01:37 am
22 October 2016

Six areas of misplaced hope in Zimbabwe

Yamamoto is a Japanese researcher who has made Zimbabwe a special subject. He is often very perceptive and is always well informed. This year Singapore celebrates 50 years of Independence and China is now just 38 years since the end of the Mau era. During the same period of time that we have lived under the Mugabe tyranny – the country has not progressed at all and Zimbabweans are now poorer and live shorter lives than they did 50 years ago. 

Dakota wisdom and riding a dead horse

AS THEY say, the tribal wisdom of the Dakota Indians, passed on from generation to generation, says that when you discover that you are riding a dead horse, the best strategy is to dismount. In Zimbabwe however, a whole range of far more advanced strategies are often employed. These include:

  • Buying a stronger whip.
  • Changing riders.
  • Threatening the horse with termination.
  • Appointing a committee to study the horse.
  • Visiting other sites to see how others ride dead horses.
  • Lowering the standards so that dead horses can be included.
  • Re-classifying the dead horse as “living, impaired”.
  • Hiring outside contractors to ride the dead horse.
  • Harnessing several dead horses together to increase the speed.
  • Attempting to mount multiple dead horses in hopes that one of them will spring to life.
  • Providing additional funding and/or training to increase the dead horse’s performance.
  • Doing a productivity study to see if lighter riders would improve the dead horse’s performance.
  • Declaring that as the dead horse does not have to be fed, it’s less costly, carries lower overhead, and therefore contributes substantially more to the bottom line of the economy than some other horses.
  • Re-writing the expected performance requirements for all horses.
  • Promoting the dead horse to a supervisory position.

Clearly, Dakota wisdom does seem to be common sense, but not for some, especially in Zimbabwe. Here are the top five dead horses Zimbabweans have been riding. As a reader, you are free to add yours.

1) Hope that China will provide a bailout package.

Deng Xiaoping is a legend in the history of modern China. A pragmatist, Deng in 1961 uttered the famous refrain; “No matter if it is a white cat or a black cat; as long as it can catch mice, it is a good cat.” Even though this did not endear him to Mao Tse Tung, he understood that China had to be more pragmatic than communist. He led and championed the China we know today.

However, there is something about China that old school leaders of Zimbabwe don’t get. China is capitalistic and ‘There ain’t no such thing as a free lunch’! Robert Mugabe visited China from 24 to 28 August 2014, cap in hand literally. He naively thought that with over 3 trillion in foreign reserves, China was not going to worry about  dishing out a paltry $20 billion dollars, a mere pittance by comparison.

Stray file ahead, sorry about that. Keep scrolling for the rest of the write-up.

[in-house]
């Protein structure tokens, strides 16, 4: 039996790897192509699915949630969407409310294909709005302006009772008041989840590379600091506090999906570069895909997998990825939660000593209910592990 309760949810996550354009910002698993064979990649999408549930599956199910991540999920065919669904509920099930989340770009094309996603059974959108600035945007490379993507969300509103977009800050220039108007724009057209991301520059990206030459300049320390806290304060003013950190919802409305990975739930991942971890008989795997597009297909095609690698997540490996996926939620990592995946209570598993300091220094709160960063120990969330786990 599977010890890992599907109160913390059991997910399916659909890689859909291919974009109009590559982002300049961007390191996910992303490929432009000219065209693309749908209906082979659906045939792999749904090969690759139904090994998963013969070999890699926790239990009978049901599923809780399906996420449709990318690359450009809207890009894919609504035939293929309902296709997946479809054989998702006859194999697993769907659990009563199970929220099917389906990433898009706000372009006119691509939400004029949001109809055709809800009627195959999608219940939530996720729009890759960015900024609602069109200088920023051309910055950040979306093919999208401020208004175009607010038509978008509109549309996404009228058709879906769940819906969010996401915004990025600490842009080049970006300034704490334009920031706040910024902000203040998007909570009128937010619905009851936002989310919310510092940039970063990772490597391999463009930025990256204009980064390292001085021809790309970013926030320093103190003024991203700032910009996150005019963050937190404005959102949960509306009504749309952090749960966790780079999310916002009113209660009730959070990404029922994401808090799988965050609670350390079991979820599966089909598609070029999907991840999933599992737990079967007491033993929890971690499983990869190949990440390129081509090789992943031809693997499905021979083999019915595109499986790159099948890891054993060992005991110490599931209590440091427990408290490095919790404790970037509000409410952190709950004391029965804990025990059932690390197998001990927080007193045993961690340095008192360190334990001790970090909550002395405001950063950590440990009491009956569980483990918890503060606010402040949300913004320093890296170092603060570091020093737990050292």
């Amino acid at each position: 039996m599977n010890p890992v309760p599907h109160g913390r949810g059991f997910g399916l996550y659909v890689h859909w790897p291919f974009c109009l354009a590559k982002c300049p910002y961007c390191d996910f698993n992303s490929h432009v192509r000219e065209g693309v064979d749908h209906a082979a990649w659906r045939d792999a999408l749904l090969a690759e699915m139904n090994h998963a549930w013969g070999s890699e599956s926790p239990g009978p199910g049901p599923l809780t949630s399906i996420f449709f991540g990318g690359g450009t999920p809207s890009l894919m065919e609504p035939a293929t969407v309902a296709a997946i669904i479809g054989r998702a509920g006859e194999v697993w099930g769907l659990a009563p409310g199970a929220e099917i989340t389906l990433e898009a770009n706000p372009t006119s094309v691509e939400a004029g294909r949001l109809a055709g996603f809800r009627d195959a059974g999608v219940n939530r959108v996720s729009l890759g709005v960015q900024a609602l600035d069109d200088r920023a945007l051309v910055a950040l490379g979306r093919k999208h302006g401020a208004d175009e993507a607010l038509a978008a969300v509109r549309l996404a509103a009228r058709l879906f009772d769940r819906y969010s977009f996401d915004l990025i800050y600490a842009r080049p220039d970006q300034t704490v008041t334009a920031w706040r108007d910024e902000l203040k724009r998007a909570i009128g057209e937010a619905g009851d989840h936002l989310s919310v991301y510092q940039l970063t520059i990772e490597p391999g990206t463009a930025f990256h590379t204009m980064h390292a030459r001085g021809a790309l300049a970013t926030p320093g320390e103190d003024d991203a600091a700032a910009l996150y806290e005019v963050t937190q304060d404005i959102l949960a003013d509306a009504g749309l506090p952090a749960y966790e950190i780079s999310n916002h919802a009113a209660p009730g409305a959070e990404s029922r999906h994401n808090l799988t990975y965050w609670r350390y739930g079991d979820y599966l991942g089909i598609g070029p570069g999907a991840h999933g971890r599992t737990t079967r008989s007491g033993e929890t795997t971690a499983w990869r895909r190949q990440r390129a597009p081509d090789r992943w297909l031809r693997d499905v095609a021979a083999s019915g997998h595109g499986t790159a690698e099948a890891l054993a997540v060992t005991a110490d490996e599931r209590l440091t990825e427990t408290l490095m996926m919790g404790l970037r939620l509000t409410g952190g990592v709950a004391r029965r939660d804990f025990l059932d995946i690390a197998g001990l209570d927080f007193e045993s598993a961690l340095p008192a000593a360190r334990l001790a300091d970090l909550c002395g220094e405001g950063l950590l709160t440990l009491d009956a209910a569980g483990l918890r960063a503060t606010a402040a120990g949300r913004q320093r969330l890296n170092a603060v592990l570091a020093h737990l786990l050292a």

Mugabe’s visit was exactly a year from the time he ‘won’ the 2014 elections, which precipitated rapid economic decline, leaving Zimbabwe leaking like a sieve, which still continues to this day. Despite coming back empty-handed, Zimbabwe’s state-controlled media went to town touting what they called ‘nine mega deals’. Needless to say Mugabe never got the money that he thought would be used to fund the so-called ZIMASSET program, itself a damp squib.

Exactly two years after Mugabe ‘won’ the elections in 2013, and almost a year after the so-called mega deals, little has come out of it. In fact, other than a poorly structured vendor-backed loan through which state-owned NetOne has to import everything from China from switches to steel towers, there is no bailout from China. So last week, Mugabe dispatched his deputy to China to prod more on the bailout package that never was. This is what Mnangagwa said during an interview on the Talk Africa program on CCTV:

“The question is what is China doing to assist us. China is ready. The burden is now on Zimbabwe to produce bankable projects. It could be infrastructure. It could be in IT, China is ready to support.”

Therein, right there, lies the catch – bankable projects – what he and his president don’t seem to get is that the reason so much money left Zimbabwe is because the projects available are not bankable. He seems to get it yet he doesn’t quite get it.

He and his boss are kuuki yomenai – which means they can’t read the air. They are flogging a dead horse when the best strategy is to dismount. So are many Zimbabweans. There is no bailout coming from China. The Chinese are not idiots. They learnt decades ago from Deng that ‘no matter if it is a white cat or a black cat; as long as it can catch mice, it is a good cat.’ But then the Zimbabwean cat will not catch mice for them, so it’s not a good cat. They (the Chinese) also learnt from their mistake in South Sudan which is costing them a lot in protecting their investments in that country.